Thesis
La surveillance de la grossesse, aujourd'hui en France, allie trois dimensions clinique, biologique et échographique concernant la mère et le fœtus. La médicalisation de la société, illustrée par la médicalisation de la grossesse et de la naissance, questionne les choix en matière de politique de santé. Nous pensons que les pratiques médicales et les décisions sociétales, évoluent vers une normalisation. Le suivi de grossesse peut en être une illustration. Cette évolution suscite des questionnements éthiques quant aux objectifs et aux enjeux des politiques périnatales. Quelle place laisserons-nous à la singularité ? Nous souhaitons montrer, par ce travail, les différents facteurs qui transforment les pratiques médicales et les politiques de santé périnatale et comment cette évolution suscite une réflexion d'ordre éthique. Dans chaque partie, la dimension historique nous aidera, à comprendre comment s'est mis en place le suivi prénatal actuel, à la faveur des avancées scientifiques et techniques, mais aussi des transformations sociales, puis, nous évoquerons les questionnements éthiques suscités par cette évolution. Nous nous positionnons, en tant que sage-femme, notre réflexion sur le suivi prénatal des femmes présentant une grossesse de déroulement normal. Pour cela, la distinction est nécessaire entre "dépistage prénatal" et "diagnostic prénatal". Ce dernier concerne les grossesses pathologiques et fait l'objet de nombreux travaux. Dans les deux premières parties, nous évoquons les images du fœtus avec l'essor de l'échographie et les examens biologiques. Les évolutions techniques sont considérables. Les nouvelles pratiques apportent leur lot de nouveaux questionnements : l'échographie créé de nouvelles attentes, lieux de tension et d'incompréhension entre les attentes médicales et parentales ; les marqueurs sériques et tests génétiques favorisent une démarche prédictive, qui suscitent des craintes de dérives eugéniques. Nous finissons en approfondissant les notions de normalité et de pathologie avec Georges Canguilhem et en questionnant l'évolution de la médecine occidentale devenue prédictive au risque d'une normalisation silencieuse
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Cancer treatment is improving, yet patient recovery remains a challenge. Cancer induces the disruption of the negative feedback mechanism of the proliferating signal, excessive proliferative signalling that triggers cell senescence, induction of angiogenesis, and hypoxia. Nanomedicine displays many advantages over conventional cancer therapies and provides new opportunities for early detection, improved treatment, and diagnosis of cancer. Cancer nanomedicines allow to deliver drugs at the target site with lower systemic toxicity. The tumor microenvironment and biological processes influence nanoparticle-protein interactions, blood circulation, and tumor penetration.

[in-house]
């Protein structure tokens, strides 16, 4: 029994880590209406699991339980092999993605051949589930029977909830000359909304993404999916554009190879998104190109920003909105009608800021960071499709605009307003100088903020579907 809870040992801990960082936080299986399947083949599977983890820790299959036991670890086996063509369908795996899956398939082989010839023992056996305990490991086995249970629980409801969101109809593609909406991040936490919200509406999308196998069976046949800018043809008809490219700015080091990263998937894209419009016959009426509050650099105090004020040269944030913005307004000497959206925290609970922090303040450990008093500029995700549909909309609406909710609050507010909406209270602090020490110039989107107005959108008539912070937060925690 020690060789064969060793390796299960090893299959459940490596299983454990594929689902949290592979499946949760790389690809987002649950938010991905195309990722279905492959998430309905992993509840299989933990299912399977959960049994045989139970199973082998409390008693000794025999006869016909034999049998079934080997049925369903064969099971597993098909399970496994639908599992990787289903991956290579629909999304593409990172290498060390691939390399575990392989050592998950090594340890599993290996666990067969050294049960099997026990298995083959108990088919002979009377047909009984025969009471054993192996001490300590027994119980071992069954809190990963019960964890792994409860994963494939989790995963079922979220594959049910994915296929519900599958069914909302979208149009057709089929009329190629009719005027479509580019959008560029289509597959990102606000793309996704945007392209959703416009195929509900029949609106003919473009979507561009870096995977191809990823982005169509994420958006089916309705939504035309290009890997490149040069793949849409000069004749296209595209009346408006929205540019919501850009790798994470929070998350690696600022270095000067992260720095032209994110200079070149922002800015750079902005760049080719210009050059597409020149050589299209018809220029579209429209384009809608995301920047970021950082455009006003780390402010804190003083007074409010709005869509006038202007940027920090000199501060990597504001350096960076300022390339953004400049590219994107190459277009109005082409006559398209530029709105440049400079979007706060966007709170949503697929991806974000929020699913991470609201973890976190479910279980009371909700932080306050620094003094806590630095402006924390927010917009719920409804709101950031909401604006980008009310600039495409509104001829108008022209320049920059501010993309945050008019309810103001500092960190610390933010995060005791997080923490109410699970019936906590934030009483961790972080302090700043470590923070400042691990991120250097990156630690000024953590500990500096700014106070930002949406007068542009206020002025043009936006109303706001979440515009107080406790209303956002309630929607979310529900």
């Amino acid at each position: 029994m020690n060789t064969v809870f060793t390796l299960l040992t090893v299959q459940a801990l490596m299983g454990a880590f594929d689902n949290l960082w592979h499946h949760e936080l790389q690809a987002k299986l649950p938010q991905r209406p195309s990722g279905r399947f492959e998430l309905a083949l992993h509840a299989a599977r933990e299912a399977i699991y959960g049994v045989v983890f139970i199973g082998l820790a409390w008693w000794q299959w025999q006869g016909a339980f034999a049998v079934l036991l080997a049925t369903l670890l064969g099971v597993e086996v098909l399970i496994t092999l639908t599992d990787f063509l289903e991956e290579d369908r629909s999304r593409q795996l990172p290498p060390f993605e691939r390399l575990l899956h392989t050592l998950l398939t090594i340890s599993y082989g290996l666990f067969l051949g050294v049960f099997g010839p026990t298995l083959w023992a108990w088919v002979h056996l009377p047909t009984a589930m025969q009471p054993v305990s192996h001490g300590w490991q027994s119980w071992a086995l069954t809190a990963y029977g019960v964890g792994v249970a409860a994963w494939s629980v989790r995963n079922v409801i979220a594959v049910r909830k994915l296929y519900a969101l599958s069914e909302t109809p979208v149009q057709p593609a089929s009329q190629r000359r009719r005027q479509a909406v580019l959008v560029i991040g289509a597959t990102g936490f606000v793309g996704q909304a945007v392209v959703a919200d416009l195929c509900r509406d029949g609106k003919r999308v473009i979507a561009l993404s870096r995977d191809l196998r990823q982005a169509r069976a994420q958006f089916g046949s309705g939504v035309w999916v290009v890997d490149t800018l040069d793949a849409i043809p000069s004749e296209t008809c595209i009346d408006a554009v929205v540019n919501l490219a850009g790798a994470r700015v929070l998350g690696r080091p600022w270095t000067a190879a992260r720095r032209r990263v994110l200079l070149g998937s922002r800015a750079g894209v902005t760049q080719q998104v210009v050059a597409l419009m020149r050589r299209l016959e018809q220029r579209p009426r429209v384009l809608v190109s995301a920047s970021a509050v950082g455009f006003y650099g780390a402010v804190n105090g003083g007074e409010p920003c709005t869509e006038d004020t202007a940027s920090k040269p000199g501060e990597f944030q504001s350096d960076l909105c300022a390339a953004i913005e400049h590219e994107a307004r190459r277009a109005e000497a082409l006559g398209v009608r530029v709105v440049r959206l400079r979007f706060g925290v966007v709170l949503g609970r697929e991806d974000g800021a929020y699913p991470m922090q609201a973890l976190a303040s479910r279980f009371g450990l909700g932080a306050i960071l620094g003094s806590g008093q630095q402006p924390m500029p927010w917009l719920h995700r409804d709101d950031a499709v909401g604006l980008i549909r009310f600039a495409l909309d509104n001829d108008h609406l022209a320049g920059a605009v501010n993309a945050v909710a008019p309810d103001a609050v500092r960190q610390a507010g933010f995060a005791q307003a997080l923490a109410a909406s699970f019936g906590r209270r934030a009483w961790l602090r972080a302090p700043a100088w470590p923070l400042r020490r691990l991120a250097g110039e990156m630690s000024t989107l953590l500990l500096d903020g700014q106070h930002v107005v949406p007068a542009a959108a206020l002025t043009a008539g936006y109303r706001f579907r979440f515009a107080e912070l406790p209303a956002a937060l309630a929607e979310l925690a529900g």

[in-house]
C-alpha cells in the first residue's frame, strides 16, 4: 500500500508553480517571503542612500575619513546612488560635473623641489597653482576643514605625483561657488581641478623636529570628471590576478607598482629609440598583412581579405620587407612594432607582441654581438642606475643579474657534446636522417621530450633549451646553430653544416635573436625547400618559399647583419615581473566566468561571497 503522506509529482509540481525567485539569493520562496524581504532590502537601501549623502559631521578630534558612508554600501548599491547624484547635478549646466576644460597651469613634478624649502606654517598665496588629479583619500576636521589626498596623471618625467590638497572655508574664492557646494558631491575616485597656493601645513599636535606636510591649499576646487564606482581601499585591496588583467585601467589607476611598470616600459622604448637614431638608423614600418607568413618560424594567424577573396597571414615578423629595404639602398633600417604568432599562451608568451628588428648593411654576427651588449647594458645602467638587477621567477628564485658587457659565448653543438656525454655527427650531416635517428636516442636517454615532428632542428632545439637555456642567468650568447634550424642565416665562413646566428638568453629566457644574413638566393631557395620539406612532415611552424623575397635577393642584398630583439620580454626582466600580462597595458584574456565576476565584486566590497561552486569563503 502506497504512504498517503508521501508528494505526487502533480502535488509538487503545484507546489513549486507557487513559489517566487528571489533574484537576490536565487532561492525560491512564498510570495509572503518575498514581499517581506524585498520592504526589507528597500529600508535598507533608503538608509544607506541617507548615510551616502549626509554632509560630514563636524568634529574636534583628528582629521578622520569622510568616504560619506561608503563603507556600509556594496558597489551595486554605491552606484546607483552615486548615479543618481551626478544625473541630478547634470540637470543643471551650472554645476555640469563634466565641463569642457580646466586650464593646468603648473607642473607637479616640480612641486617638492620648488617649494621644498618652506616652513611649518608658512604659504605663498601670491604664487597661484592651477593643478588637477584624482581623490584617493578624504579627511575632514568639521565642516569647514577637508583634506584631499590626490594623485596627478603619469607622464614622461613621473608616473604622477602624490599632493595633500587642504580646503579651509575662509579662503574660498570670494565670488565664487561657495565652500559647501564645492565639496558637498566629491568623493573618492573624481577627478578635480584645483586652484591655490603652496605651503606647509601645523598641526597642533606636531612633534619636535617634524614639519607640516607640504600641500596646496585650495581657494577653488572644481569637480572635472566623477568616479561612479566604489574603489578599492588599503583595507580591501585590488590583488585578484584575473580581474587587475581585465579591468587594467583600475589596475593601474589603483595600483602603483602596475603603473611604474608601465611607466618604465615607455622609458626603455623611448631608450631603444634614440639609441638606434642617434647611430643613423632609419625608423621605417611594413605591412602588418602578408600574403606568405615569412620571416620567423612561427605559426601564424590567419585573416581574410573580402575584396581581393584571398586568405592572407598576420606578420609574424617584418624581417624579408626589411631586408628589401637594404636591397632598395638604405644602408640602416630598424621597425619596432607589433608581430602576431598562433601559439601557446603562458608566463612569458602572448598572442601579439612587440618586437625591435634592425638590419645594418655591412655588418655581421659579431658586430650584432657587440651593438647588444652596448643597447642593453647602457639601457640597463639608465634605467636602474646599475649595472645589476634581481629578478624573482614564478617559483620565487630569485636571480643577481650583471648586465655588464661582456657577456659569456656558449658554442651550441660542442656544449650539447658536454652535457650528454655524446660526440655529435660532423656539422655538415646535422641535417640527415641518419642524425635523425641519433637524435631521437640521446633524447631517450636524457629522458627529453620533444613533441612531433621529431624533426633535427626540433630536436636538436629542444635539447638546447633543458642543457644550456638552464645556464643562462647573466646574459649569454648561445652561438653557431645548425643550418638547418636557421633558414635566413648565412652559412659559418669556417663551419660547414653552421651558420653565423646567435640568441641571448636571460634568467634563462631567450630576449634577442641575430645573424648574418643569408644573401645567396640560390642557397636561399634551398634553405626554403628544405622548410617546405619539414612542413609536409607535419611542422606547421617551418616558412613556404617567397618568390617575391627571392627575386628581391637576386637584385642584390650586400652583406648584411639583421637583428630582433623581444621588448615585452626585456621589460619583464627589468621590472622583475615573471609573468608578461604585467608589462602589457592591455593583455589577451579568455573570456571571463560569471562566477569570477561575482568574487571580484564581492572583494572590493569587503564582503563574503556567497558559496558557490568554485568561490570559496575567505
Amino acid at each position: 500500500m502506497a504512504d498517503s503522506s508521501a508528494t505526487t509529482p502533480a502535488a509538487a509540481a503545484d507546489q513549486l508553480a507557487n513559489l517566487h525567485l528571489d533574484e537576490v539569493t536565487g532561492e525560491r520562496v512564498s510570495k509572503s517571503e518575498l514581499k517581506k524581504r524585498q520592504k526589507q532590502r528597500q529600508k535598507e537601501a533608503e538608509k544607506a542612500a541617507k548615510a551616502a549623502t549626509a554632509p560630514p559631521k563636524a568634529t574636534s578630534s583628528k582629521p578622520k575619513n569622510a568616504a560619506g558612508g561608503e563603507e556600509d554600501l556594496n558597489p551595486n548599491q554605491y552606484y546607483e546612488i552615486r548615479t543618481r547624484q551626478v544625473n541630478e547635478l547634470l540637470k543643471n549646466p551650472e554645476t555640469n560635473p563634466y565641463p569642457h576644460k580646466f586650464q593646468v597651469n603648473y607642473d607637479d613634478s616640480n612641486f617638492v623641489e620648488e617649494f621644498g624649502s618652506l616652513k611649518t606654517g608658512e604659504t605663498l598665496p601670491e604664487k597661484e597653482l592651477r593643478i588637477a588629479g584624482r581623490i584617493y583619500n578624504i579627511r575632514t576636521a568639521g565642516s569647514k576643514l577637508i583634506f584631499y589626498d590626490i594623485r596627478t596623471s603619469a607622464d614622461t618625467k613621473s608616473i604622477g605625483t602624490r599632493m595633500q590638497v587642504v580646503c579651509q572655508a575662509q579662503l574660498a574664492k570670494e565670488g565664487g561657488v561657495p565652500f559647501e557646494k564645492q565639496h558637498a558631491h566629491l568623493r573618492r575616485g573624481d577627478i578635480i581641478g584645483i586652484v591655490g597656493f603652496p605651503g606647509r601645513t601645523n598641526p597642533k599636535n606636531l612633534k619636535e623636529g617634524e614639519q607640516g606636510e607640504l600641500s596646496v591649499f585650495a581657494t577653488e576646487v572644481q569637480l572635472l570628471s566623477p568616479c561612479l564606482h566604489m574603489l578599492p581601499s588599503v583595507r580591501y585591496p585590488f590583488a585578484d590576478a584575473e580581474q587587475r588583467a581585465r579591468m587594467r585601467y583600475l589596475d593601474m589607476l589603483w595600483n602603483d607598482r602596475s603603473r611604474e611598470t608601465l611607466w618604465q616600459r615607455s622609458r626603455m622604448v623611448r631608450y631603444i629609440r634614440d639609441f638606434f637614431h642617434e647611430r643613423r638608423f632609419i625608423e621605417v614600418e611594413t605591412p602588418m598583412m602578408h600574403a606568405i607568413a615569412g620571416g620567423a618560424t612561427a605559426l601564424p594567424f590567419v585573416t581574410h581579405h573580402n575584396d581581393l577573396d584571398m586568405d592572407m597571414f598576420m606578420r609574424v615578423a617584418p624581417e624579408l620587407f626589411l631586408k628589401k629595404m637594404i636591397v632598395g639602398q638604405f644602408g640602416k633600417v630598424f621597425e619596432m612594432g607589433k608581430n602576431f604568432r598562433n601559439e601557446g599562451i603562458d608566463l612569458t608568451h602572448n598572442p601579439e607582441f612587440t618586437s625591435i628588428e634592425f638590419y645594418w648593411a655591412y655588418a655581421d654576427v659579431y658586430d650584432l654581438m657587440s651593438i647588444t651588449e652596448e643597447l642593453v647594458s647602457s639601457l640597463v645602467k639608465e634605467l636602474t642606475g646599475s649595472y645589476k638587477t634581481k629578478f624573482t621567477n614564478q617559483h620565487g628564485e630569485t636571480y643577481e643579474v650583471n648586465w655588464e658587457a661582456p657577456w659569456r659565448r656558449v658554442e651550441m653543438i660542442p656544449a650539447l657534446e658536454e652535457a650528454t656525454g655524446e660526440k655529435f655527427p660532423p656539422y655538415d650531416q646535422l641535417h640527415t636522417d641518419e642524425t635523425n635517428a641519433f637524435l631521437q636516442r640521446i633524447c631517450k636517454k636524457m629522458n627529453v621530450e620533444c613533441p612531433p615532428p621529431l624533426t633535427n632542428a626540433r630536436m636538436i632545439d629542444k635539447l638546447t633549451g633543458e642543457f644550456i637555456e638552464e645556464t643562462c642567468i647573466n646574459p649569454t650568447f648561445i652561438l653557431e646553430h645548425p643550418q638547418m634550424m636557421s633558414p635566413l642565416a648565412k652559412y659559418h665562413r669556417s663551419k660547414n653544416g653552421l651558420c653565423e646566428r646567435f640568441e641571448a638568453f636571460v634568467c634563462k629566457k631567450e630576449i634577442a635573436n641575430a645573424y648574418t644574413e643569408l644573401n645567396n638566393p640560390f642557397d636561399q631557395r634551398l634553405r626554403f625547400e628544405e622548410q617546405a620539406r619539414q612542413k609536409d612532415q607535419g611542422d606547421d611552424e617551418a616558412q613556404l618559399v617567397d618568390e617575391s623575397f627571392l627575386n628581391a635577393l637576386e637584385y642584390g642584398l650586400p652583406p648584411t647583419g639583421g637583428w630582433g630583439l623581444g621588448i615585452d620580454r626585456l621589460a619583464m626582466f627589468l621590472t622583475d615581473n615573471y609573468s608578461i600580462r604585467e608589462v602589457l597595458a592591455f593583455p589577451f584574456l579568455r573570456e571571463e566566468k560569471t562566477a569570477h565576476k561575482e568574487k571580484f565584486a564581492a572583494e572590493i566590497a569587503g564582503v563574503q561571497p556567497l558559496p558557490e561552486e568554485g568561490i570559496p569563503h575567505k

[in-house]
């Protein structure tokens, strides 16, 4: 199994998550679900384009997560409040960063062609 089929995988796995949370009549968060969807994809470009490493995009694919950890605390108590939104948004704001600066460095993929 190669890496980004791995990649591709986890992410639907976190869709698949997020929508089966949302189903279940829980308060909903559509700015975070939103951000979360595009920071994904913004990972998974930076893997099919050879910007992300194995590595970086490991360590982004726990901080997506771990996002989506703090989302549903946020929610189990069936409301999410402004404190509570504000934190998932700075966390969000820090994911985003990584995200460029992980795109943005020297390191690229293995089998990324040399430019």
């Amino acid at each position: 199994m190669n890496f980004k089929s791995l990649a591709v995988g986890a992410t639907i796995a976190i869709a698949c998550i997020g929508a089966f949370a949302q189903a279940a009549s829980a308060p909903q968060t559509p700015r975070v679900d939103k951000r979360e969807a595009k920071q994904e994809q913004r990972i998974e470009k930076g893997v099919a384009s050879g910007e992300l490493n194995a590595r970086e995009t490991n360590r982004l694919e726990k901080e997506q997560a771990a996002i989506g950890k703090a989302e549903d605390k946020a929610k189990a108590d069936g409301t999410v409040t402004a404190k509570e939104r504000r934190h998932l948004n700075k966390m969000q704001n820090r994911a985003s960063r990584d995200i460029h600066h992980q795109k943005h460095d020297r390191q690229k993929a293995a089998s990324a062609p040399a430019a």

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Fetal and neonatal alloimmune thrombocytopenia (FNAIT) is a common cause of severe thrombocytopenia in newborns. Intracranial bleeding may lead to severe neurological sequelae and mortality. Current management of pregnancies at risk is suboptimal. Prenatal FNAIT diagnosis commonly requires invasive procedures and therapy is associated with a high treatment burden. The present review explores advances in the field and their potential contribution to modification of the diagnostic and therapeutic landscape. Topics addressed include the role of noninvasive prenatal testing using fetal cell free DNA, insights into novel and prospective therapeutic options achieved through the development of murine models of FNAIT as well as the forecast for the progress in pregnancy risk stratification through advancement in the investigation of biological characteristics of alloantibodies and their association with the risk of fetal bleeding.
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Chapter
Obstetric hematology is a fast-growing area of medicine covering the diagnosis and management of hematological problems of pregnancy. Comprehensive in approach, The Obstetric Hematology Manual addresses the many hematological conditions that can cause serious problems in pregnancy, delivery and the post-partum period for both mother and baby. Written by a team of international authorities, this text provides up-to-date, evidence-based guidelines on best care, as well as sound advice based on the experience and opinion of experts. Where appropriate, basic principles are discussed to clarify the rationale for management, and systems and procedures for disease prevention are highlighted. Many conditions and cases are discussed, including venous thromboembolism, pre-eclampsia, anemia, thrombocytopenia and inherited disorders. This book will appeal to both trainees and practitioners in obstetrics, obstetric medicine, obstetric anesthesia and hematology. It is also an accessible text for midwives, nurses, and laboratory staff.
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Molecular diagnosis of hemoglobin (Hb) Lepore-Boston in the fetus was successfully accomplished using maternal blood as a source for fetal cells in three pregnancies at risk for beta-thalassemia/Hb Lepore disease. Taking advantage of the possibility of amplifying Lepore-specific DNA fragments by polymerase chain reaction and of families in which Hb Lepore was inherited by the paternal side, we demonstrated in two cases and excluded in one case the presence of this hemoglobinopathy in the fetus directly on maternal DNA. The diagnosis was concordant with that obtained by traditional approaches in all three cases. Our results unequivocally show that nucleated fetal cells are present in maternal blood during pregnancy, and demonstrate for the first time that prenatal diagnosis of a genetic disease may be feasible without invasive procedures.